The Giants have a winning record this season against four teams. That is exactly four more teams than I was expecting, and here they are:
All four of those teams still have a chance to win their respective divisions. That doesn’t include the Giants splitting a series with the Milwaukee Brewers. When it suits them, they play well against contending teams.
What I’m getting at is that I can respect the Giants’ commitment to annoying us in all the right ways this season. The Giants on Wednesday afternoon looked like a team that could put up a fight against a .500 team. It’s how they looked Tuesday night. They took a series against a team that isn’t filled with players actively booking Legoland trips in October, and they looked good doing it.
If you’ve been reading me for a little bit, you know that I have a soft spot for the Pirates. They have given so, so much to the Giants over the years, from Barry Bonds to Jason Schmidt to Javier Lopez to Ryan Vogelsong to Freddy Sanchez to Edinson Volquez, and the karmic debt for the 1971 NLCS is nearly paid off. They were having the saddest season in baseball before Andrew McCutchen shook off the cobwebs and guided them through the lost woods. I’m pulling for them.
On the other hand, please lose to the Giants. This is my request to the other 29 teams, too. I attend A’s games with my family and root for the A’s. I root for the A’s while I’m there. At the same time, please lose to the Giants. It’s a simple rule, without ambiguity.
The Giants can beat the Pirates, just like they can beat the Dodgers, just like they can’t beat the Padres. I dunno what it means. I just know that it feels better when the Giants are facing the Pirates.
The 100th pitch Jeff Samardzija threw on Wednesday was a 96-mph cutter to blow away Francisco Cervelli for strike three. There are teams that are reportedly interested in Samardzija, and you can understand why. His ERA is down, but his reputation is unchanged.
Never forget that the Giants gave him this contract after he led the American League in earned runs. He’s an innings-eater who seems forever one tweak away from being a Cy Young contender. That’s alluring, and not just to the Giants. If it’s surprising that he’s garnering interest, my advice to you is this: GET YOUR NOSE OUT OF THE STATBOOK AND WATCH THE GAME.
All you nerds with your new metrics like “ERA” and the like, get over yourselves. Imagine reducing a player’s worth to a single number. Samardzija is better than “4.85” or whatever number you want to slap on him.
On the other hand, that ERA sure isn’t pretty, but I can’t help but think that I’m missing something. His FIP is godly, and it sure looks like he’s been buried under an avalanche of poor luck and iffy fielding, the kind that can make a pitcher give up an extra run for every nine innings he throws in a four-month stretch. I keep going back and forth between that reality and the one where his get-them-to-fly-out approach isn’t suited for this era.
The uncertainty is what makes me eager for the Giants to exchange him for contracts. The idea that he’s just unlucky, and otherwise still an unholy pairing of Randy Johnson and Tim Lincecum, is what makes me want to see what he can do for the reloading Giants in the next couple years. Samardzija was super on Wednesday. And he even got some help from his defense for once:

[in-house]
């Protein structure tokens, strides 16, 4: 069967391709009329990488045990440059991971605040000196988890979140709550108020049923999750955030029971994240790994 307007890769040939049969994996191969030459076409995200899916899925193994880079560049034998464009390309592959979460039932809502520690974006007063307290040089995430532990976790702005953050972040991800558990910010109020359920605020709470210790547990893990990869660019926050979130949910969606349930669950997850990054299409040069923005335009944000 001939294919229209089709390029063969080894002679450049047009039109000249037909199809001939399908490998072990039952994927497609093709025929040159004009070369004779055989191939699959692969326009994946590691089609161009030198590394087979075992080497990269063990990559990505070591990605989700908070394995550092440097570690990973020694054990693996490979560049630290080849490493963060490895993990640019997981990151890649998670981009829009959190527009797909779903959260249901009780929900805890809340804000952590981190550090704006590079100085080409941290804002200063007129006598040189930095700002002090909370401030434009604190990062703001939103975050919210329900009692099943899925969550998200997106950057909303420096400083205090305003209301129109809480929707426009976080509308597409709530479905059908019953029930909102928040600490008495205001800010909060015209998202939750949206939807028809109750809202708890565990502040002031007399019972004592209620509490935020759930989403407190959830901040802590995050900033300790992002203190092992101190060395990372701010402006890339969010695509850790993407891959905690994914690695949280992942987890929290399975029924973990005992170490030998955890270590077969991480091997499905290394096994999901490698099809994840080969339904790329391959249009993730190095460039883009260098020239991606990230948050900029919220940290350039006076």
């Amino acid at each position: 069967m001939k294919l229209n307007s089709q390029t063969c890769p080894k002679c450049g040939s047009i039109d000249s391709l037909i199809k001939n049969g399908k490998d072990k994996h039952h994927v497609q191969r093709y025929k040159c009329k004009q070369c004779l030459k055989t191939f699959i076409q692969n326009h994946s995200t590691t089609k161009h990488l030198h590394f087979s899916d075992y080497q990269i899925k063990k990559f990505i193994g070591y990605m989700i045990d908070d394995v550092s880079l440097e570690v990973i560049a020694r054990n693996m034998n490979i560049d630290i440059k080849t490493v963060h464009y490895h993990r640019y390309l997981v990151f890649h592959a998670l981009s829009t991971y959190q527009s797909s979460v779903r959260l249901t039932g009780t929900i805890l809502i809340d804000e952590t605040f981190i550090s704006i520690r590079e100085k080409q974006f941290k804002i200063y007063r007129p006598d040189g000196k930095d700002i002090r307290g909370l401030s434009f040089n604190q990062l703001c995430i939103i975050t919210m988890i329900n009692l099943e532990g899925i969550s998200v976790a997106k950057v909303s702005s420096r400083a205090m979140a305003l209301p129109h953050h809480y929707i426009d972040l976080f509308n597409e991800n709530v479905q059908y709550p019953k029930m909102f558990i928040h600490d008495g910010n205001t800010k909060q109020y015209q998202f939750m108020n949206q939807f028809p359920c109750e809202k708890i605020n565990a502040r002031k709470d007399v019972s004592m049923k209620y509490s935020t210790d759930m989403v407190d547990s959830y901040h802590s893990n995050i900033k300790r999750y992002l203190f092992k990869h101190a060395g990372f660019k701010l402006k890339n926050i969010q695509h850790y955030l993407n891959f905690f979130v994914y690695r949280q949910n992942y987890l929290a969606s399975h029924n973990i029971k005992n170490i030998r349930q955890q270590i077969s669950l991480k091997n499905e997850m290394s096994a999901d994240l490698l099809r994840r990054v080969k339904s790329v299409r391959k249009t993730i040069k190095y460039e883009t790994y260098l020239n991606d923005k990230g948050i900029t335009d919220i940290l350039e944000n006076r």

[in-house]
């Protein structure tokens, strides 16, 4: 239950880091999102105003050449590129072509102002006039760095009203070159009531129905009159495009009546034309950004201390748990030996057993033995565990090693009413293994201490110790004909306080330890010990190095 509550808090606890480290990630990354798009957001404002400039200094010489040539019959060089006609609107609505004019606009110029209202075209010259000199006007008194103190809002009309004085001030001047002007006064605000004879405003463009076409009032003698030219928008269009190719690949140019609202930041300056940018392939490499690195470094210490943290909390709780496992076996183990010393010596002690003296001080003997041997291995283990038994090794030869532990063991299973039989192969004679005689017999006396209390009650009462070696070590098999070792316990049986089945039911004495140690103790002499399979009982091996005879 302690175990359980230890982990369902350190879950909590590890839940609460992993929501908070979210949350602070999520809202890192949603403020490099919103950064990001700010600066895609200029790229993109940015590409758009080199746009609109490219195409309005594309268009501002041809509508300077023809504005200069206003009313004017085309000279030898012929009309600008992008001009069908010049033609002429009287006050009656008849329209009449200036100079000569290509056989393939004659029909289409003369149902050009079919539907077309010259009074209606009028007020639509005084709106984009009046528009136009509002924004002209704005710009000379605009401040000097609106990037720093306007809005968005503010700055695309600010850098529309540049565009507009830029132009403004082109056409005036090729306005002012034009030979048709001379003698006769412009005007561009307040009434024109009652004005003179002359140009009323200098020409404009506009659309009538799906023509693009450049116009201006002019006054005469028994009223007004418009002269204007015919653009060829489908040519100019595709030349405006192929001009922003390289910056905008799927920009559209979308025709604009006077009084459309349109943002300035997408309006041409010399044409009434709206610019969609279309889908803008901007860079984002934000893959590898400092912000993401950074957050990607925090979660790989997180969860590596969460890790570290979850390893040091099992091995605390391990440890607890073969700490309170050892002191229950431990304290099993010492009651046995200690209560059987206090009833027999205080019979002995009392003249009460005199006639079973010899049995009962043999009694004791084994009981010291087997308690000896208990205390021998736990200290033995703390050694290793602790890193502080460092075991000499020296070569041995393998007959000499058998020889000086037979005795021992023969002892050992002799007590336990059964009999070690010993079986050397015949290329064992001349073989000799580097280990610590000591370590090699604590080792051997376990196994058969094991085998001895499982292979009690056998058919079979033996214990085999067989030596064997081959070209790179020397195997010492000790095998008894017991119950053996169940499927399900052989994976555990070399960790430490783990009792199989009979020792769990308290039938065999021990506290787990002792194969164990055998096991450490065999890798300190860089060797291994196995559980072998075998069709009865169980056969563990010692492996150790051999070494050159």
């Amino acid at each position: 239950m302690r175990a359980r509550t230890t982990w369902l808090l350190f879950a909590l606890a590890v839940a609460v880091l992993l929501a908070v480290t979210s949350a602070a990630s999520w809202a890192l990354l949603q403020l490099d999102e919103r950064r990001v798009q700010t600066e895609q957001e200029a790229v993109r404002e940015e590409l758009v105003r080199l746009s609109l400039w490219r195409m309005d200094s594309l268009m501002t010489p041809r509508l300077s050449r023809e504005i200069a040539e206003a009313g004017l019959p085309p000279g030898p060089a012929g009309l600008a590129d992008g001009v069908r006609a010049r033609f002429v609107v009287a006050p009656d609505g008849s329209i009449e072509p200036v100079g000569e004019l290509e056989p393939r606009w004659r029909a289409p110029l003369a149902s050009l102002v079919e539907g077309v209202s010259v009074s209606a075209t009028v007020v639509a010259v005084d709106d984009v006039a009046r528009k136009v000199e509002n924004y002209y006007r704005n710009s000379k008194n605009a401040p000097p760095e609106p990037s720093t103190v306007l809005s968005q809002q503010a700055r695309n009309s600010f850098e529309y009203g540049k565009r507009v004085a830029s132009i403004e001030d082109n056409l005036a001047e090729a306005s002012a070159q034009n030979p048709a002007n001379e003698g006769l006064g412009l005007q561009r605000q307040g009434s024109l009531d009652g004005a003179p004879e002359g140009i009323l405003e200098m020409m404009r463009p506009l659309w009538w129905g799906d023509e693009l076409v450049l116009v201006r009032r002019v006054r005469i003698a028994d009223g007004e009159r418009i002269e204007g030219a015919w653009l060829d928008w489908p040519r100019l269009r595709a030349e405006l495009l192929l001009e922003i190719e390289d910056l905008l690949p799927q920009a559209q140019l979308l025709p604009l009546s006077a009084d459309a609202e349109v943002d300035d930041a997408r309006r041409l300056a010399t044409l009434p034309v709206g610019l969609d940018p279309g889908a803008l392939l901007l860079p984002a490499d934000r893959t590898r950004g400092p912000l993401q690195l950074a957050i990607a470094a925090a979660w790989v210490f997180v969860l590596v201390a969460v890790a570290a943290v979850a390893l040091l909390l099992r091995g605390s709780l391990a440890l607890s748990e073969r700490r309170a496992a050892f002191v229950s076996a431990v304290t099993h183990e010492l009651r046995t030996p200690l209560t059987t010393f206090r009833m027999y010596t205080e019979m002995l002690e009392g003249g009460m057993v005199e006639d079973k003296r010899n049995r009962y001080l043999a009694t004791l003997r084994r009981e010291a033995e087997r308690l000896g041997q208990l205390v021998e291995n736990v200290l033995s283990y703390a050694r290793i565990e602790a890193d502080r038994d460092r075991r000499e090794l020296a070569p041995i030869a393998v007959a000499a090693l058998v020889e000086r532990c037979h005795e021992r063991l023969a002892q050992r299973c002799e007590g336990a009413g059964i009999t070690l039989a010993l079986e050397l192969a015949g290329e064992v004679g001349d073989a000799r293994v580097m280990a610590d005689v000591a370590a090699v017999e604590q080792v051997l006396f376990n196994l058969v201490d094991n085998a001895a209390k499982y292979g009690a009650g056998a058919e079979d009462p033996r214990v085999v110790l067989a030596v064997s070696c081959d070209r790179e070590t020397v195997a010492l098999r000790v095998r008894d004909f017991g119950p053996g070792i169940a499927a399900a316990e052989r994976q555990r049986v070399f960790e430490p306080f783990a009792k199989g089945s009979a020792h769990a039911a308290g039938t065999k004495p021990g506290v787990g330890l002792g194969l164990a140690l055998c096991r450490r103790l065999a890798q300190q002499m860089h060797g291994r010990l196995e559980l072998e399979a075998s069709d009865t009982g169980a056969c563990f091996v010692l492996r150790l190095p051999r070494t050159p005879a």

It works both as a one-liner and as a legitimate point. I’m convinced that plays like this have favored other Giants starters disproportionately this season. I have anecdotes and FIP, but that’s it. The Giants’ defense hasn’t been that great, especially in the outfield, but they really seem to be all thumbs when Samardzija is pitching. It changed on Wednesday, though.
Because like Madison Bumgarner on Opening Day, Samardzija figured he’d do it his damned self. He was right to do so.
The odds of Samardzija getting traded are still low. But they’re not that low. The Giants would need something to convince them that they don’t need 200 innings every year. They would have to be convinced that what’s in the box is better for the next contending Giants team. And I’m fine with that.
It’s the part where another team would believe that, too. It’s probably not going to happen. Which means we’ll watch Samardzija for better and for worse for the next three years, roughly. The better will make you shake your head and appreciate the heck out of him.
The Giants won the game because the Pirates screwed up on defense again, because Starling Marte couldn’t catch a looping Brandon Belt double.
I can’t describe just how much I’m in favor of this.
Belt’s batting average on balls in play is 50 points below his career average, which means he’s unlucky by a bunch. And we’ve seen it. Balls caught in the gap. Shifts that work perfectly.
On this play, Belt hit a looper, and Marte simply lost it. He’ll get the RBI, and he’ll get credit for winning the game. All that needed to happen was an opposing outfielder to play a ball strangely. Never forget the outfield stylings of Jose Osuna from Tuesday, either. The Giants won this series because the Pirates forgot how to field.
And, well ...
All 30 MLB outfield ranked by Defensive Runs Saved pic.twitter.com/TS0sNs9PYv— Mark Simon (@msimonespn) July 10, 2017
Makes sense to me! This explains the series win, and it also explains Samardzija’s high ERA, so I’m running with it. It might be that the Giants’ liner-and-gap approach is particularly ill-suited for the hyper-defense era, and that Samardzija’s “make them miss more 95-mph pitches down the middle than they hit” approach is also linked.
I’d love it if you worked up a theory for me.
The most important note from Wednesday’s game, though, is that the Giants won and Jeff Samardzija pitched well. This helped the Giants in the present, and it could help them in the future. Also, they won.
Will this winning streak ever stop??? Only time will tell.